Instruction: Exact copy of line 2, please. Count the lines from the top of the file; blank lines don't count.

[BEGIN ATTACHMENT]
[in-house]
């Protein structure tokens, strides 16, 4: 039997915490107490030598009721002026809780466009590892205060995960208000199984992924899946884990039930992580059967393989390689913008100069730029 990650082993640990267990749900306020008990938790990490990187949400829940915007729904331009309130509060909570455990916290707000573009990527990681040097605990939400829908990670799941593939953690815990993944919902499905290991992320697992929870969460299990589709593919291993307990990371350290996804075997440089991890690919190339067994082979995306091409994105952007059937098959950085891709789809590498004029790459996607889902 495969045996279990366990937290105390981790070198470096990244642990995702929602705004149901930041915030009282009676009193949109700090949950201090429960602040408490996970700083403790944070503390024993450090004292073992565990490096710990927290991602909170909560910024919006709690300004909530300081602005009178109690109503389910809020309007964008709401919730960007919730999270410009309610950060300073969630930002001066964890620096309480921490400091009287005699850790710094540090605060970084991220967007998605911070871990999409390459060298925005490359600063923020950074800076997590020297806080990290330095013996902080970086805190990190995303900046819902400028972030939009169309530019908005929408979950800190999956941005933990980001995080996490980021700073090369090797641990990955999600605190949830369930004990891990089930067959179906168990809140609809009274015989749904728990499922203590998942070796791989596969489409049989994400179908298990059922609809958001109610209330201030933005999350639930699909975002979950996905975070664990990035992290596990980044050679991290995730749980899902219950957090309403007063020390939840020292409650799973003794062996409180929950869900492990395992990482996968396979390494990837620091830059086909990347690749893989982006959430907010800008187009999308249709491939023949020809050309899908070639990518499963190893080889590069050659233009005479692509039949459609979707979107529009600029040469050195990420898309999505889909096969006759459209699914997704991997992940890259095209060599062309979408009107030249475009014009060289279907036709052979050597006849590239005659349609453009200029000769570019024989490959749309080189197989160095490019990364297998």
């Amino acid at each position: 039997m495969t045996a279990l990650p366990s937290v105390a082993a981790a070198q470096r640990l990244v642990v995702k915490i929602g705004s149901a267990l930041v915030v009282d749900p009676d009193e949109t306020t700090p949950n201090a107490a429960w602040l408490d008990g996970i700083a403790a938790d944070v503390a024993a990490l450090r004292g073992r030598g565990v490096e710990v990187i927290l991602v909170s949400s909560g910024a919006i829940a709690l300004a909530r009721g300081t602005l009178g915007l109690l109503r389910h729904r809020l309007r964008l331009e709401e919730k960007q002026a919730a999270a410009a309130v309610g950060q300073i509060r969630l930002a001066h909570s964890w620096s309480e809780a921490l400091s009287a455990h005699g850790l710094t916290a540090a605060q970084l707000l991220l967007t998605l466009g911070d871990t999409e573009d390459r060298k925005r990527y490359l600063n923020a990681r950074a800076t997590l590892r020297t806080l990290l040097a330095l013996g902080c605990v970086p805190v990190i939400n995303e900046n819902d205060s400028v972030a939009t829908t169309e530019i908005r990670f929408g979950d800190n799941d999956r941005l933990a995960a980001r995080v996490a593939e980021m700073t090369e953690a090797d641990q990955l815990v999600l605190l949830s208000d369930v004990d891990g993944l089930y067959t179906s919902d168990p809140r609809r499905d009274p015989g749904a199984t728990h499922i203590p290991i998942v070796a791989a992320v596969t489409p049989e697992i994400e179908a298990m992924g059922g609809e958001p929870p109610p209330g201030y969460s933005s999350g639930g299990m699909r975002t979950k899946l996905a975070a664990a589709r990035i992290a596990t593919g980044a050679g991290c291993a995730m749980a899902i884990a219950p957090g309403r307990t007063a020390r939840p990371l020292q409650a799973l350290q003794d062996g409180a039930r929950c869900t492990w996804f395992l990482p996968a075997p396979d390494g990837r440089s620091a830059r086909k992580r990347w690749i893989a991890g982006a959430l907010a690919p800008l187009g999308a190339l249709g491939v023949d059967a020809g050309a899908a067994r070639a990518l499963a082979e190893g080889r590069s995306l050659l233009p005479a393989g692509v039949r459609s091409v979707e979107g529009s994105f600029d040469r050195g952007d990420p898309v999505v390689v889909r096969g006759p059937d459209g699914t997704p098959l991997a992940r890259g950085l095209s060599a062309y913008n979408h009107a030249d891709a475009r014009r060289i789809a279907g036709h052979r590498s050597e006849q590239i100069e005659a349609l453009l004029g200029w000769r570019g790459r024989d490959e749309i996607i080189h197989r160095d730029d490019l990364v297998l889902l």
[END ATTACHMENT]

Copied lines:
């Protein structure tokens, strides 16, 4: 039997915490107490030598009721002026809780466009590892205060995960208000199984992924899946884990039930992580059967393989390689913008100069730029 990650082993640990267990749900306020008990938790990490990187949400829940915007729904331009309130509060909570455990916290707000573009990527990681040097605990939400829908990670799941593939953690815990993944919902499905290991992320697992929870969460299990589709593919291993307990990371350290996804075997440089991890690919190339067994082979995306091409994105952007059937098959950085891709789809590498004029790459996607889902 495969045996279990366990937290105390981790070198470096990244642990995702929602705004149901930041915030009282009676009193949109700090949950201090429960602040408490996970700083403790944070503390024993450090004292073992565990490096710990927290991602909170909560910024919006709690300004909530300081602005009178109690109503389910809020309007964008709401919730960007919730999270410009309610950060300073969630930002001066964890620096309480921490400091009287005699850790710094540090605060970084991220967007998605911070871990999409390459060298925005490359600063923020950074800076997590020297806080990290330095013996902080970086805190990190995303900046819902400028972030939009169309530019908005929408979950800190999956941005933990980001995080996490980021700073090369090797641990990955999600605190949830369930004990891990089930067959179906168990809140609809009274015989749904728990499922203590998942070796791989596969489409049989994400179908298990059922609809958001109610209330201030933005999350639930699909975002979950996905975070664990990035992290596990980044050679991290995730749980899902219950957090309403007063020390939840020292409650799973003794062996409180929950869900492990395992990482996968396979390494990837620091830059086909990347690749893989982006959430907010800008187009999308249709491939023949020809050309899908070639990518499963190893080889590069050659233009005479692509039949459609979707979107529009600029040469050195990420898309999505889909096969006759459209699914997704991997992940890259095209060599062309979408009107030249475009014009060289279907036709052979050597006849590239005659349609453009200029000769570019024989490959749309080189197989160095490019990364297998």